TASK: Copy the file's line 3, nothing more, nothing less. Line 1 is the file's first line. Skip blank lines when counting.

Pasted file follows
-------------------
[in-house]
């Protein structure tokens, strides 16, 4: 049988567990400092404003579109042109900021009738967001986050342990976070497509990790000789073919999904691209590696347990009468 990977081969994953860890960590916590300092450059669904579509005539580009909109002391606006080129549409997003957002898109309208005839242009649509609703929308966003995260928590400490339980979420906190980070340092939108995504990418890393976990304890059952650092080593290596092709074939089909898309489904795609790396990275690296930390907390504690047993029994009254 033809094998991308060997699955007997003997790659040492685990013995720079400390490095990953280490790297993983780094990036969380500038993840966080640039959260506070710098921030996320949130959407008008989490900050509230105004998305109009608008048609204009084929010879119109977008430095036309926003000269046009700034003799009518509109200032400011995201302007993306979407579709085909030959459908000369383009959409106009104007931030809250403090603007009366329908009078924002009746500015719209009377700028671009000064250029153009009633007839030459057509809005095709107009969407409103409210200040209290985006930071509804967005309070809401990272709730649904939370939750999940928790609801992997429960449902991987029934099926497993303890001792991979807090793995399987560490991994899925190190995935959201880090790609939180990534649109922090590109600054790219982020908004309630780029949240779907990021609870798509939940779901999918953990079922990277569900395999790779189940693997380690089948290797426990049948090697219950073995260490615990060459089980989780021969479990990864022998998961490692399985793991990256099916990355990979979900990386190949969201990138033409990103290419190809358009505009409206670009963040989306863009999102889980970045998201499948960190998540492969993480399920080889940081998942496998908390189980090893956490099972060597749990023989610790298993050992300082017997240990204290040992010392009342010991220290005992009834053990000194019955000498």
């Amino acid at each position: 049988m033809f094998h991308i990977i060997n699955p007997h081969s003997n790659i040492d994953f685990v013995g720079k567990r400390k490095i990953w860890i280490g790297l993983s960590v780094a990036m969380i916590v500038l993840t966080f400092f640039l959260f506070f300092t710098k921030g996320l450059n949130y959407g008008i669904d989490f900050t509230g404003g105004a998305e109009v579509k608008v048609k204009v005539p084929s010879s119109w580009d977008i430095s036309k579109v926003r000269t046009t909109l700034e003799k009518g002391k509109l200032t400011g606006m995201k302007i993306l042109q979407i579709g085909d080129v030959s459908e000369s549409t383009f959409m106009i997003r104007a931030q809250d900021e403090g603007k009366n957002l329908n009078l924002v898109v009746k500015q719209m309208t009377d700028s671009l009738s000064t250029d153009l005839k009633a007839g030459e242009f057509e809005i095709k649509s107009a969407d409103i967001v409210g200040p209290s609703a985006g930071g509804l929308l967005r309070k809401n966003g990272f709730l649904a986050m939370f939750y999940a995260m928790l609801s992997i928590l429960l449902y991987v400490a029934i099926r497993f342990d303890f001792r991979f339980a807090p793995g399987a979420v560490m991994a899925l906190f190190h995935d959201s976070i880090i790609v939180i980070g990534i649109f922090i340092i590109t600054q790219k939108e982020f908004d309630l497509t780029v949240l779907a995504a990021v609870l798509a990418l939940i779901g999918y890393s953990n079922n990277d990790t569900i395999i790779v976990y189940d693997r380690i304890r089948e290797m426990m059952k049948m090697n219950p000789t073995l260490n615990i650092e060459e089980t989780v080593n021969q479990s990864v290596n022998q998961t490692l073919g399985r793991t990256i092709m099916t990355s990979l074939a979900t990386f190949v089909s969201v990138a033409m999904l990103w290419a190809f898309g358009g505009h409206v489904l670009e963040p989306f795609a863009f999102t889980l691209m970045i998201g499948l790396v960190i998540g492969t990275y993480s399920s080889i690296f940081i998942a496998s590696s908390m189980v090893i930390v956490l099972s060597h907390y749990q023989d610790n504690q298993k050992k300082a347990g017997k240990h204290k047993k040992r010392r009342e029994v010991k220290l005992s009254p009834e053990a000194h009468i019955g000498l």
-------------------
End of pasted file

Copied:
């Amino acid at each position: 049988m033809f094998h991308i990977i060997n699955p007997h081969s003997n790659i040492d994953f685990v013995g720079k567990r400390k490095i990953w860890i280490g790297l993983s960590v780094a990036m969380i916590v500038l993840t966080f400092f640039l959260f506070f300092t710098k921030g996320l450059n949130y959407g008008i669904d989490f900050t509230g404003g105004a998305e109009v579509k608008v048609k204009v005539p084929s010879s119109w580009d977008i430095s036309k579109v926003r000269t046009t909109l700034e003799k009518g002391k509109l200032t400011g606006m995201k302007i993306l042109q979407i579709g085909d080129v030959s459908e000369s549409t383009f959409m106009i997003r104007a931030q809250d900021e403090g603007k009366n957002l329908n009078l924002v898109v009746k500015q719209m309208t009377d700028s671009l009738s000064t250029d153009l005839k009633a007839g030459e242009f057509e809005i095709k649509s107009a969407d409103i967001v409210g200040p209290s609703a985006g930071g509804l929308l967005r309070k809401n966003g990272f709730l649904a986050m939370f939750y999940a995260m928790l609801s992997i928590l429960l449902y991987v400490a029934i099926r497993f342990d303890f001792r991979f339980a807090p793995g399987a979420v560490m991994a899925l906190f190190h995935d959201s976070i880090i790609v939180i980070g990534i649109f922090i340092i590109t600054q790219k939108e982020f908004d309630l497509t780029v949240l779907a995504a990021v609870l798509a990418l939940i779901g999918y890393s953990n079922n990277d990790t569900i395999i790779v976990y189940d693997r380690i304890r089948e290797m426990m059952k049948m090697n219950p000789t073995l260490n615990i650092e060459e089980t989780v080593n021969q479990s990864v290596n022998q998961t490692l073919g399985r793991t990256i092709m099916t990355s990979l074939a979900t990386f190949v089909s969201v990138a033409m999904l990103w290419a190809f898309g358009g505009h409206v489904l670009e963040p989306f795609a863009f999102t889980l691209m970045i998201g499948l790396v960190i998540g492969t990275y993480s399920s080889i690296f940081i998942a496998s590696s908390m189980v090893i930390v956490l099972s060597h907390y749990q023989d610790n504690q298993k050992k300082a347990g017997k240990h204290k047993k040992r010392r009342e029994v010991k220290l005992s009254p009834e053990a000194h009468i019955g000498l």